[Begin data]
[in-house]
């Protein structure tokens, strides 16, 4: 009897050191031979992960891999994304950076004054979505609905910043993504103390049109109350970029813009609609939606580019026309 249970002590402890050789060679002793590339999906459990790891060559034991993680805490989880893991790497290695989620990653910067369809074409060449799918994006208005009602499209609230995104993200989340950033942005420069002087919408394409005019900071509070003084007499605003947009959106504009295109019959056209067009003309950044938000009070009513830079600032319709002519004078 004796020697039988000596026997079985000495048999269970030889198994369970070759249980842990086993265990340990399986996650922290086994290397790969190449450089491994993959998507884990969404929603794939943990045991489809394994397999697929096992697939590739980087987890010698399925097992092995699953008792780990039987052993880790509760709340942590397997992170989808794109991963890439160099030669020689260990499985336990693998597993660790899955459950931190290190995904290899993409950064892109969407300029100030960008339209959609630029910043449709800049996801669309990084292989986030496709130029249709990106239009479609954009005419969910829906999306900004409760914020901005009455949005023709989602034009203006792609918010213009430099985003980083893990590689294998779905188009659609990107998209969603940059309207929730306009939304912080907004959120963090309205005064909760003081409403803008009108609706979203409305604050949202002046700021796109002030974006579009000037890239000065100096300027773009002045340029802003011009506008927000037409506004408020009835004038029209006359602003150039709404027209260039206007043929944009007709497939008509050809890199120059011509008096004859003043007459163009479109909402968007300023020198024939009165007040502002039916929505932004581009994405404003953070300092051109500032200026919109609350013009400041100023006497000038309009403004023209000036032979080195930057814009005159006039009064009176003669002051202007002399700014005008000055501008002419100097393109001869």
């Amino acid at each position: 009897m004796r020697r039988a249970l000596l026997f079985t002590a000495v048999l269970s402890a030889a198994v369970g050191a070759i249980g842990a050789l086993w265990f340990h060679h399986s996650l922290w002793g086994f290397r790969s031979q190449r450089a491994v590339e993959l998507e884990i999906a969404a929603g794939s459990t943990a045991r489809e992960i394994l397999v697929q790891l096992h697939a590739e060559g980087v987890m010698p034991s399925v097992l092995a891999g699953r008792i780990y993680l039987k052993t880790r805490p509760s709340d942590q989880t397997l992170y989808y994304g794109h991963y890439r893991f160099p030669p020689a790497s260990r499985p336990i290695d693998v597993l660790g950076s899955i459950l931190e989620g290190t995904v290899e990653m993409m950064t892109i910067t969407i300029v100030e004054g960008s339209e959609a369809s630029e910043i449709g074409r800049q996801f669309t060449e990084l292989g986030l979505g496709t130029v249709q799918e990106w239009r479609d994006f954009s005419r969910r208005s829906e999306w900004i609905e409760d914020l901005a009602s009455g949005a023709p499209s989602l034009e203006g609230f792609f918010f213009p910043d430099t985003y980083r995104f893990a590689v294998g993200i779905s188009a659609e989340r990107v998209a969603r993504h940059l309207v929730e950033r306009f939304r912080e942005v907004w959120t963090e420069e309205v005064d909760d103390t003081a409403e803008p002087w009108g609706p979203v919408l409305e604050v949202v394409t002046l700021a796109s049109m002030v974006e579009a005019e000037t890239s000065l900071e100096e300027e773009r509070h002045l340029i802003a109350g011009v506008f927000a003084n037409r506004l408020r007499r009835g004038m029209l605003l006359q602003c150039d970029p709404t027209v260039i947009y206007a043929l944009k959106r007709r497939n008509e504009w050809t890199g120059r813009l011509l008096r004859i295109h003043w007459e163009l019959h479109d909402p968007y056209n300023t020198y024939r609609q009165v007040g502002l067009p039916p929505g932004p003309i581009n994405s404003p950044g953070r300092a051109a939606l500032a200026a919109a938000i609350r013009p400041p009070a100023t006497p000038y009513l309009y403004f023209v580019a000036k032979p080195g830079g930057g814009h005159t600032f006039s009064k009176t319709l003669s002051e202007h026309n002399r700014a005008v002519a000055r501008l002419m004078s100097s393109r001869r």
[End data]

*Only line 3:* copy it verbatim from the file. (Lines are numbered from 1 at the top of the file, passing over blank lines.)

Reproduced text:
């Amino acid at each position: 009897m004796r020697r039988a249970l000596l026997f079985t002590a000495v048999l269970s402890a030889a198994v369970g050191a070759i249980g842990a050789l086993w265990f340990h060679h399986s996650l922290w002793g086994f290397r790969s031979q190449r450089a491994v590339e993959l998507e884990i999906a969404a929603g794939s459990t943990a045991r489809e992960i394994l397999v697929q790891l096992h697939a590739e060559g980087v987890m010698p034991s399925v097992l092995a891999g699953r008792i780990y993680l039987k052993t880790r805490p509760s709340d942590q989880t397997l992170y989808y994304g794109h991963y890439r893991f160099p030669p020689a790497s260990r499985p336990i290695d693998v597993l660790g950076s899955i459950l931190e989620g290190t995904v290899e990653m993409m950064t892109i910067t969407i300029v100030e004054g960008s339209e959609a369809s630029e910043i449709g074409r800049q996801f669309t060449e990084l292989g986030l979505g496709t130029v249709q799918e990106w239009r479609d994006f954009s005419r969910r208005s829906e999306w900004i609905e409760d914020l901005a009602s009455g949005a023709p499209s989602l034009e203006g609230f792609f918010f213009p910043d430099t985003y980083r995104f893990a590689v294998g993200i779905s188009a659609e989340r990107v998209a969603r993504h940059l309207v929730e950033r306009f939304r912080e942005v907004w959120t963090e420069e309205v005064d909760d103390t003081a409403e803008p002087w009108g609706p979203v919408l409305e604050v949202v394409t002046l700021a796109s049109m002030v974006e579009a005019e000037t890239s000065l900071e100096e300027e773009r509070h002045l340029i802003a109350g011009v506008f927000a003084n037409r506004l408020r007499r009835g004038m029209l605003l006359q602003c150039d970029p709404t027209v260039i947009y206007a043929l944009k959106r007709r497939n008509e504009w050809t890199g120059r813009l011509l008096r004859i295109h003043w007459e163009l019959h479109d909402p968007y056209n300023t020198y024939r609609q009165v007040g502002l067009p039916p929505g932004p003309i581009n994405s404003p950044g953070r300092a051109a939606l500032a200026a919109a938000i609350r013009p400041p009070a100023t006497p000038y009513l309009y403004f023209v580019a000036k032979p080195g830079g930057g814009h005159t600032f006039s009064k009176t319709l003669s002051e202007h026309n002399r700014a005008v002519a000055r501008l002419m004078s100097s393109r001869r």